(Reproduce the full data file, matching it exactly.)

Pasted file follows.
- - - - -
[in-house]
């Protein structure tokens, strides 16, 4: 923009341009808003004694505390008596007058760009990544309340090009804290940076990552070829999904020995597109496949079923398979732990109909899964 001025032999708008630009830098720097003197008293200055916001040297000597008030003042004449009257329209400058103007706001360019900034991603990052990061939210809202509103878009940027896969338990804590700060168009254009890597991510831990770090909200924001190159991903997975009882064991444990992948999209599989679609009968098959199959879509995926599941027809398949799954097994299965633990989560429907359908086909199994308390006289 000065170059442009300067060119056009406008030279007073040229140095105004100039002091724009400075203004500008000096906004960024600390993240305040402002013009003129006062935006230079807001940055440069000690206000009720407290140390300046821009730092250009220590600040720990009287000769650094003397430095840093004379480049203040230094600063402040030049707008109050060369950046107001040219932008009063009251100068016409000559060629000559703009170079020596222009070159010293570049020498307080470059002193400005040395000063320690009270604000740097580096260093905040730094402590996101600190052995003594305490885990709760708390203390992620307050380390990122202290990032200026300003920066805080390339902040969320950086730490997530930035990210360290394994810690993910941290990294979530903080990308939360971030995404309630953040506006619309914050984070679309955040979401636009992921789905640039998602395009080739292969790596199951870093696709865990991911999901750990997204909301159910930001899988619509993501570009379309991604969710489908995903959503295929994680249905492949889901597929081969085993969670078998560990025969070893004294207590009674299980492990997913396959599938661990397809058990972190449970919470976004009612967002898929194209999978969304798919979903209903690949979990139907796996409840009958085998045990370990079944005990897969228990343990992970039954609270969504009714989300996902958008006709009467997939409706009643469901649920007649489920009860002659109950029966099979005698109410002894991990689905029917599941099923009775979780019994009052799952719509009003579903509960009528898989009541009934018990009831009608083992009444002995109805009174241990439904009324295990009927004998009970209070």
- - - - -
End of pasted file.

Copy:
[in-house]
């Protein structure tokens, strides 16, 4: 923009341009808003004694505390008596007058760009990544309340090009804290940076990552070829999904020995597109496949079923398979732990109909899964 001025032999708008630009830098720097003197008293200055916001040297000597008030003042004449009257329209400058103007706001360019900034991603990052990061939210809202509103878009940027896969338990804590700060168009254009890597991510831990770090909200924001190159991903997975009882064991444990992948999209599989679609009968098959199959879509995926599941027809398949799954097994299965633990989560429907359908086909199994308390006289 000065170059442009300067060119056009406008030279007073040229140095105004100039002091724009400075203004500008000096906004960024600390993240305040402002013009003129006062935006230079807001940055440069000690206000009720407290140390300046821009730092250009220590600040720990009287000769650094003397430095840093004379480049203040230094600063402040030049707008109050060369950046107001040219932008009063009251100068016409000559060629000559703009170079020596222009070159010293570049020498307080470059002193400005040395000063320690009270604000740097580096260093905040730094402590996101600190052995003594305490885990709760708390203390992620307050380390990122202290990032200026300003920066805080390339902040969320950086730490997530930035990210360290394994810690993910941290990294979530903080990308939360971030995404309630953040506006619309914050984070679309955040979401636009992921789905640039998602395009080739292969790596199951870093696709865990991911999901750990997204909301159910930001899988619509993501570009379309991604969710489908995903959503295929994680249905492949889901597929081969085993969670078998560990025969070893004294207590009674299980492990997913396959599938661990397809058990972190449970919470976004009612967002898929194209999978969304798919979903209903690949979990139907796996409840009958085998045990370990079944005990897969228990343990992970039954609270969504009714989300996902958008006709009467997939409706009643469901649920007649489920009860002659109950029966099979005698109410002894991990689905029917599941099923009775979780019994009052799952719509009003579903509960009528898989009541009934018990009831009608083992009444002995109805009174241990439904009324295990009927004998009970209070």